According to the CDC, fully vaccinated people can now travel with little risk of contracting COVID-19 and no longer have to quarantine on arrival as long as they have no symptoms. That’s great news for anyone who wants to travel to meet a new grandchild or give a parent a hug after a year of being separated, but it does come with a few caveats: You should still avoid unnecessary travel and you still have to wear a mask on the plane and in the airport. “Getting vaccinated does drastically lower your risk of getting COVID, but does not completely remove it,” says Dr. Ravina Kullar, an infectious-disease specialist, epidemiologist, and spokesperson for the Infectious Diseases Society of America. This is because we still haven’t achieved herd immunity status (the US is currently just over 25 percent vaccinated and would need to reach 75 to 80 percent to get to herd immunity) and there are still COVID-19 variants that may be more resistant to the current vaccines.
If you’re not fully vaccinated, but you have to fly anyway, you should take even more precautions to avoid becoming infected or infecting the people around you. That includes social distancing whenever possible, avoiding eating or drinking in poorly ventilated or crowded areas, wearing a mask (or two), and possibly even a face shield.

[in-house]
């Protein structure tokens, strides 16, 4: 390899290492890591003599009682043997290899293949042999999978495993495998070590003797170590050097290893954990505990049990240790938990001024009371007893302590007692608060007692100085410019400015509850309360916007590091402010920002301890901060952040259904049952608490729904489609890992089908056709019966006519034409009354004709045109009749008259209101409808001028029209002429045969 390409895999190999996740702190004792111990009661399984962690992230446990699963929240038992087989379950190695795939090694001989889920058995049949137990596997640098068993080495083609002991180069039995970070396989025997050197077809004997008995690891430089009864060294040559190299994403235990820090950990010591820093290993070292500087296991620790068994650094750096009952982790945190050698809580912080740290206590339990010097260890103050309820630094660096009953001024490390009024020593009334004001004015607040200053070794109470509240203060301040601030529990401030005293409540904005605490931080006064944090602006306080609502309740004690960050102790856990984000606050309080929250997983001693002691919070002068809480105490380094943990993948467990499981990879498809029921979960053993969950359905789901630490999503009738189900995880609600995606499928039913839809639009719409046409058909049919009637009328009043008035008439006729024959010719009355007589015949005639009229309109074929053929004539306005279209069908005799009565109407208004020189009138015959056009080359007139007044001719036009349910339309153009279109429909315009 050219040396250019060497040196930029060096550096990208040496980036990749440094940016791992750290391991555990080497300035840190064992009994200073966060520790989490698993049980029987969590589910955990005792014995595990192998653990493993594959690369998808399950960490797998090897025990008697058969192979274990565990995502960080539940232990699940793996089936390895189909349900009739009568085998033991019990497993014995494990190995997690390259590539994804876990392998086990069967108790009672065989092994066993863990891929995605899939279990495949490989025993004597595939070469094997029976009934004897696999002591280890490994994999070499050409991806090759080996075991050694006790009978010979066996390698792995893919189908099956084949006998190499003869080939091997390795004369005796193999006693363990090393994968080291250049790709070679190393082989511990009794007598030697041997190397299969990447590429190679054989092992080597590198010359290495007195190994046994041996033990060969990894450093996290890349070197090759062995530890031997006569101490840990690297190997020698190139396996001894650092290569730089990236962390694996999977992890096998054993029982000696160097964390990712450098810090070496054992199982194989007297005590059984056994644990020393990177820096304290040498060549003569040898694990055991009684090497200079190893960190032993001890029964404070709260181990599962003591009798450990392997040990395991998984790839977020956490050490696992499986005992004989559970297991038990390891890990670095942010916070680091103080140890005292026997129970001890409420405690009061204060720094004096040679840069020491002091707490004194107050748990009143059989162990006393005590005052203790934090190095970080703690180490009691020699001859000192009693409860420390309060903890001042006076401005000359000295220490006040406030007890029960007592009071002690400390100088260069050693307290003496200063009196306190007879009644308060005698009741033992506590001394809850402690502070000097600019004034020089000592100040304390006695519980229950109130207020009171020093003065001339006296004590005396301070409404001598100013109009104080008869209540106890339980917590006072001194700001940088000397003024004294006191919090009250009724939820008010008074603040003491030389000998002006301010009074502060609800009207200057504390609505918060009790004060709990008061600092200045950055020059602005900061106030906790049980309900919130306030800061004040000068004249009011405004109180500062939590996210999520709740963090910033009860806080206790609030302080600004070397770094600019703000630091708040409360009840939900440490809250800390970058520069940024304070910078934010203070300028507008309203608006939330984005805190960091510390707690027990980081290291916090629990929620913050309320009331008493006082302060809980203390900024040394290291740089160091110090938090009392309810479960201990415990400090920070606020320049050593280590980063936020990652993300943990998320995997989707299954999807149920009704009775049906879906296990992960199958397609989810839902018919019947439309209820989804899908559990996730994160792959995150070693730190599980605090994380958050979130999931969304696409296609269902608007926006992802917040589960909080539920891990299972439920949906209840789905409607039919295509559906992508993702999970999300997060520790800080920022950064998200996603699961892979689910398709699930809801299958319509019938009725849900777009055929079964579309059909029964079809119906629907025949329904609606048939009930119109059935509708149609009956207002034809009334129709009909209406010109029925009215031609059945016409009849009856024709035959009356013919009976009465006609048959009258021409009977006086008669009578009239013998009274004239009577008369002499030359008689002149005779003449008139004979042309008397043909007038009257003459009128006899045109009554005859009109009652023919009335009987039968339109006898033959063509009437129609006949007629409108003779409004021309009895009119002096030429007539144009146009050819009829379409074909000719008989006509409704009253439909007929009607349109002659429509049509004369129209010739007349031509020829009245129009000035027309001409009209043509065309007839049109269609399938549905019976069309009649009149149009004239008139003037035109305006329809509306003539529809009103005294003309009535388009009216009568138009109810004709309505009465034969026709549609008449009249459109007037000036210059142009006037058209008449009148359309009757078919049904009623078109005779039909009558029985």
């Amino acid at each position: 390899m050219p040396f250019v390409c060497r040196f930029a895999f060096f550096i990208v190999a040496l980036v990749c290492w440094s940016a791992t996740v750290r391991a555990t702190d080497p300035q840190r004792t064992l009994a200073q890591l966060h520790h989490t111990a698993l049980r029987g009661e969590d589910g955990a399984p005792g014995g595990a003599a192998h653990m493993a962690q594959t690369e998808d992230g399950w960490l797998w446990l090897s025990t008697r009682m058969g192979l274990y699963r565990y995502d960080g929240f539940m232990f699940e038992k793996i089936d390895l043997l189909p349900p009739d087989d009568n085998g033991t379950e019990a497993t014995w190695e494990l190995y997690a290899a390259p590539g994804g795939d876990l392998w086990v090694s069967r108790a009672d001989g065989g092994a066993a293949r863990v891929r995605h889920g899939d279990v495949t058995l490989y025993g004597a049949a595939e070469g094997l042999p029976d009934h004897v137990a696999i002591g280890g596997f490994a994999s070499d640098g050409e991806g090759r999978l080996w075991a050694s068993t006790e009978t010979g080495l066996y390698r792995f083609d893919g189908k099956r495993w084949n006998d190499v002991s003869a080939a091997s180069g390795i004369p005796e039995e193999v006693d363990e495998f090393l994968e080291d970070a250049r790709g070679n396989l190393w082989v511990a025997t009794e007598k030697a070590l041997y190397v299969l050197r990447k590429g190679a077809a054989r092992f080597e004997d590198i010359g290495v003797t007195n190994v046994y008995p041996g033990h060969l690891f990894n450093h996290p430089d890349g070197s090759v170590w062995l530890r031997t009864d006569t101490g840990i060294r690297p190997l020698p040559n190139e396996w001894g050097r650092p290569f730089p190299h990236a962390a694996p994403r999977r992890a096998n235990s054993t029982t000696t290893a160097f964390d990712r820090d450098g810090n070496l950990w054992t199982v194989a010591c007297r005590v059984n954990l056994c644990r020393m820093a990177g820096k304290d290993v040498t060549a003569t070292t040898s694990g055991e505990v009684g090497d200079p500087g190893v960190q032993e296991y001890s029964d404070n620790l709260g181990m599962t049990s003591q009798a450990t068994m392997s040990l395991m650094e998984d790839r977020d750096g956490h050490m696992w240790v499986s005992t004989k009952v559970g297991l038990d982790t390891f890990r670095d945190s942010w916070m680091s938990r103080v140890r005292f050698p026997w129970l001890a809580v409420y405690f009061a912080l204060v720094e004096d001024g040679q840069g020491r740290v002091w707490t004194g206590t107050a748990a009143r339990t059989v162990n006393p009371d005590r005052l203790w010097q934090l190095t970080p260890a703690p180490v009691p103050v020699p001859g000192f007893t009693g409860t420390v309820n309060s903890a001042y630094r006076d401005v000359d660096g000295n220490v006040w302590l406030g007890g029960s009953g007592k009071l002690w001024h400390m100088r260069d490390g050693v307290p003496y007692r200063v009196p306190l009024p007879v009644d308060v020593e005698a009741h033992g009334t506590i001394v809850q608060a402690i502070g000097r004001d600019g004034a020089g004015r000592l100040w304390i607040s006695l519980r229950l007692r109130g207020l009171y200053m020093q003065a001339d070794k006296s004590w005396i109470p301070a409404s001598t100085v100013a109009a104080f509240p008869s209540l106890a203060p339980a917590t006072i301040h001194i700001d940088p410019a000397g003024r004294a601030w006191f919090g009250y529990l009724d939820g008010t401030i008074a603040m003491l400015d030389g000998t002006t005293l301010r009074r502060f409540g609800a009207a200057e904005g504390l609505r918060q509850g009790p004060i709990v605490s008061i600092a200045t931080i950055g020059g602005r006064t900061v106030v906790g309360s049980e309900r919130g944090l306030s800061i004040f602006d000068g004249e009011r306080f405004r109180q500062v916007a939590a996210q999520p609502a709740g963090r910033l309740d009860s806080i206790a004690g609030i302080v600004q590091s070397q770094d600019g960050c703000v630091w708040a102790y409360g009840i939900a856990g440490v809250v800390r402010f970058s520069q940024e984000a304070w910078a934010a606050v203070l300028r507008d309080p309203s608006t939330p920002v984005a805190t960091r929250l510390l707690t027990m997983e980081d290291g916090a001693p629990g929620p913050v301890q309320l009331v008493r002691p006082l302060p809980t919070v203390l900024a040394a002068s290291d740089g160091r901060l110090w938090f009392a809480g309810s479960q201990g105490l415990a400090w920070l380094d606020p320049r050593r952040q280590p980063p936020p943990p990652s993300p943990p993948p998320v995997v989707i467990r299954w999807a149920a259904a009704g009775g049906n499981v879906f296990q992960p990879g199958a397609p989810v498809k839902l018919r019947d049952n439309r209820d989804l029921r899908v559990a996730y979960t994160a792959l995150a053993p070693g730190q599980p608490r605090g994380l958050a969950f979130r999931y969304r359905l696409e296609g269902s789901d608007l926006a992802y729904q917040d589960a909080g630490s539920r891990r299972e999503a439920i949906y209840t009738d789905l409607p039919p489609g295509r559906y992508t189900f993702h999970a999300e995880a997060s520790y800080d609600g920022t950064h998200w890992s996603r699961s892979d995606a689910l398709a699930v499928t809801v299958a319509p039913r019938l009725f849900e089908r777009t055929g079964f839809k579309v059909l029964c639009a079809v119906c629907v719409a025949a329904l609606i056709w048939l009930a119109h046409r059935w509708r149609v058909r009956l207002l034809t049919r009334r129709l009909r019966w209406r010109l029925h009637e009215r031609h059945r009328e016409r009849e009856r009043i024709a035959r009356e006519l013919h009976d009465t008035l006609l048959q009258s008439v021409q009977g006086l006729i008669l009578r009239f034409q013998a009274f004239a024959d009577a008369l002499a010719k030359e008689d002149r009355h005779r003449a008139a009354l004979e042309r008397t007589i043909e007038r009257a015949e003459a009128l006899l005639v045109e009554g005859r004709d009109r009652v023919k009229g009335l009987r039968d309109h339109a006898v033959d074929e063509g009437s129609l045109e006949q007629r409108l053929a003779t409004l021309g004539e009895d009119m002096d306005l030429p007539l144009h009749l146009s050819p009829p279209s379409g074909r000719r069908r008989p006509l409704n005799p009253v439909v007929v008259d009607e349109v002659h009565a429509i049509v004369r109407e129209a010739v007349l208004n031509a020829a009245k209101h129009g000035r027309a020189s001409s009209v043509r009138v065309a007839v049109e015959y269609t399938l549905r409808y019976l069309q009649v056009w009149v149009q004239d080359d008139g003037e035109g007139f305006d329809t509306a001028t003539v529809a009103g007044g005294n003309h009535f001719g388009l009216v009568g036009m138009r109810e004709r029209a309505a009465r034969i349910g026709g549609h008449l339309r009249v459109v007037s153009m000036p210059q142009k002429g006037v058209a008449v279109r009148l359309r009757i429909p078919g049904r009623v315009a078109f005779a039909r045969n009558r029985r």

To find out which masks are best to wear both on the plane and at the gate, we spoke with four experts: Kullar; Dr. Purvi Parikh, an immunologist with NYU Langone Health; Dr. Aaron Glatt, the chair of medicine at Mount Sinai South Nassau and a spokesman for the Infectious Diseases Society of America; and Dr. Waleed Javaid, the director of infection prevention and control at Mount Sinai Downtown. Javaid says he gets this question all the time. “Everybody asks me, should we really have an N95? Should we have this and that?” His answer: “You should have whichever mask you’re going to keep wearing.” According to all of the doctors we spoke to, that mask should have multiple layers and be comfortable enough that you can breathe, and you won’t be tempted to take it off.